Cities Skylines After Dark: The Review
I lost a lot of sleep when Cities: Skylines came out. Last week when After Dark, its first DLC, came out, I honestly expected to lose an equal amount of sleep again.
Strangely enough, I didn’t. That’s not to say it isn’t good, though.
Paradox adds a lot of spit and polish to the base game. There’s a lot more transportation options, with bus lane, taxis and even bikes all serving to reduce the congestion on roads (which is a good thing: my roads tend to start looking like the CTE during rush hour after hitting a certain population size). After dark also runs more simulations behind the scenes; crime is more fleshed out, with criminals being released from police stations if there are no cells to house them. However, if you didn’t know the game back to front, it’d be likely that you wouldn’t even notice the new additions. They round off the game, but they’re mainly tweaks.
After Dark’s two main selling points are the day-night cycle, as well as the option to zone commercial areas to provide leisure now. I’ll have to say the city is pretty beautiful at night. One issue though, is that I found it slightly harder to build things at night. Forested and unbuilt land is dark, after all. In addition, the day-night cycle changes traffic patterns, with your population heading to work in the day and towards the commercial (or leisure zones) at night, while leisure zoning encourages you to start building recreational areas, both for your citizens as well as for the tourists from out of town streaming in. Speaking of which; watching the tourists stream in from a passenger luxury liner is pretty fun. However, it isn’t a total overhaul of the system, but more like some decorations after your city has grown.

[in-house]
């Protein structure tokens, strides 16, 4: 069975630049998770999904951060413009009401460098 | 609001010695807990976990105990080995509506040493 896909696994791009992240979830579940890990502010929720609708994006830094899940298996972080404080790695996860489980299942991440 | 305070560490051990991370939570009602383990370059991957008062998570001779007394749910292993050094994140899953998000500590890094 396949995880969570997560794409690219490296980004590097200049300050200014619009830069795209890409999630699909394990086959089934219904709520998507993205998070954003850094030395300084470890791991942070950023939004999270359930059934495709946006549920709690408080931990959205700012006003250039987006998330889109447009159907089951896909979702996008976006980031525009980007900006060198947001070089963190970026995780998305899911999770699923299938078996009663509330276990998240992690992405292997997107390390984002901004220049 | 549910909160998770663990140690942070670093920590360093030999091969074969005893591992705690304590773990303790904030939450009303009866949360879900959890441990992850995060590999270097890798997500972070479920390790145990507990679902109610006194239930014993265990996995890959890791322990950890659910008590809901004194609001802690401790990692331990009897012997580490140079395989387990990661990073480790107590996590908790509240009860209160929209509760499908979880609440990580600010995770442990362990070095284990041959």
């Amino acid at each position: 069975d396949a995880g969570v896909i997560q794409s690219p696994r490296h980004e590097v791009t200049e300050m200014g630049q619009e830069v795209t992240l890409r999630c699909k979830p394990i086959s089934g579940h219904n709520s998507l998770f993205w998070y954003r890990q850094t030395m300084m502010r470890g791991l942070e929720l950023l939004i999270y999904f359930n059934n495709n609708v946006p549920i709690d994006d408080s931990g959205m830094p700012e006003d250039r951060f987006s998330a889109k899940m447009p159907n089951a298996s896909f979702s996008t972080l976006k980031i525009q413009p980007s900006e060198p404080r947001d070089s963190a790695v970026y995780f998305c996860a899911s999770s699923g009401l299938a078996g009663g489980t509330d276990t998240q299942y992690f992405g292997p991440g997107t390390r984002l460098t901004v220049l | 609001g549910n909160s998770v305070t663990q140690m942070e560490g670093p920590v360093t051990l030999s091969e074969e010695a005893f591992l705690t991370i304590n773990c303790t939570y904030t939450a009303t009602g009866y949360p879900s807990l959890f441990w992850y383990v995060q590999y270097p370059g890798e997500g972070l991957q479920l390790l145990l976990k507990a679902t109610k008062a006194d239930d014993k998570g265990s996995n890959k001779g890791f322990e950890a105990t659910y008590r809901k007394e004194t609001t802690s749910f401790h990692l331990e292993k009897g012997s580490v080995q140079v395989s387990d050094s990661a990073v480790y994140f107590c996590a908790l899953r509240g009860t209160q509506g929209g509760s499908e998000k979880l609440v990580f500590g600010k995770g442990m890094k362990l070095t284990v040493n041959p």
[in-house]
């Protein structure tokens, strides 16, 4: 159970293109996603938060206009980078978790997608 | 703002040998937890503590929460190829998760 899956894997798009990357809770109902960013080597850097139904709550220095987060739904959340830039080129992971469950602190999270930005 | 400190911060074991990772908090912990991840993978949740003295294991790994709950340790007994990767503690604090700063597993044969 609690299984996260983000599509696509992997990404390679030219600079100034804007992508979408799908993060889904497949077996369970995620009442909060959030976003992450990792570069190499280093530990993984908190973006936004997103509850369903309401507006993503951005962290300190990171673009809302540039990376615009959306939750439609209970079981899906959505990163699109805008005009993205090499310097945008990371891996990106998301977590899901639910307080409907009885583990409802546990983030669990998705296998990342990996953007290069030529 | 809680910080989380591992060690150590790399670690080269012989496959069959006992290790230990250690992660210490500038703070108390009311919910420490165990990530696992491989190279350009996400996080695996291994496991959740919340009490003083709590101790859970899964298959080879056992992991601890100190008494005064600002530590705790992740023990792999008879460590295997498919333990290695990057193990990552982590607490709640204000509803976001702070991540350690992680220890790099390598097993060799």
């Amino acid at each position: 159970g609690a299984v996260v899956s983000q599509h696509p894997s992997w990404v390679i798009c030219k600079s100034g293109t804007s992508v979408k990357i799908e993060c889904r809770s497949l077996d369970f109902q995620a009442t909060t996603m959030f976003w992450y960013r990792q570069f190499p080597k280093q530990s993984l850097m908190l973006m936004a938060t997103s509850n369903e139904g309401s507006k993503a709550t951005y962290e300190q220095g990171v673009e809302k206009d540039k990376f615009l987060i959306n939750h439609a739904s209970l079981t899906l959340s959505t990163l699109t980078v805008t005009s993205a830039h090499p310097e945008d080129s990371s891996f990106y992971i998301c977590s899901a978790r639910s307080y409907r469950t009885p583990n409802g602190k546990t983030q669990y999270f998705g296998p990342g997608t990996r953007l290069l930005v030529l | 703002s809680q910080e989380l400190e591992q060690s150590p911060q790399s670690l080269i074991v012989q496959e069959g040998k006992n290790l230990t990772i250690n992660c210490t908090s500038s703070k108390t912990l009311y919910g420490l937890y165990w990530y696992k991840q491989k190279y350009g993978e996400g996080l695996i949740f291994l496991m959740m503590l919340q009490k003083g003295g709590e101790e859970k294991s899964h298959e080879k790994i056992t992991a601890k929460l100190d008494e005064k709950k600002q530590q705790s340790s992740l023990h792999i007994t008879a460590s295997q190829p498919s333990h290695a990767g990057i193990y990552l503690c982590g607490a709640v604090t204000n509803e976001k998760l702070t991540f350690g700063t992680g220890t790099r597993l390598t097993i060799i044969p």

Amazingly enough, Paradox also decided to bundle their day-night cycle into a free update. Which means that a large portion (maybe a quarter? A third?) of a $15 expansion is technically sitting outside, free. Considering their main game was only $30, some players have equated this $15 expansion as ‘not worth it’, purely because it doesn’t provide half of the original game’s content. I beg to differ though. The provision of content in free patches is goodwill provided by Paradox to us, and it is only fair that we return the favour.
Would you rather pay $15 for After Dark, or would you rather be nickel and dimed for silly DLC by a company that had already gouged you? Cities: Skylines plus After Dark is still a steal at $45, when AAA games out there are $60-80 for the base game, let alone the exorbitant prices that THEIR DLC go for (season passes? $10 bucks for skins?) so I still think After Dark is fairly priced. If you want companies to change their business practices, then the only way to convince them is to vote with your wallet.
After Dark is available on steam now.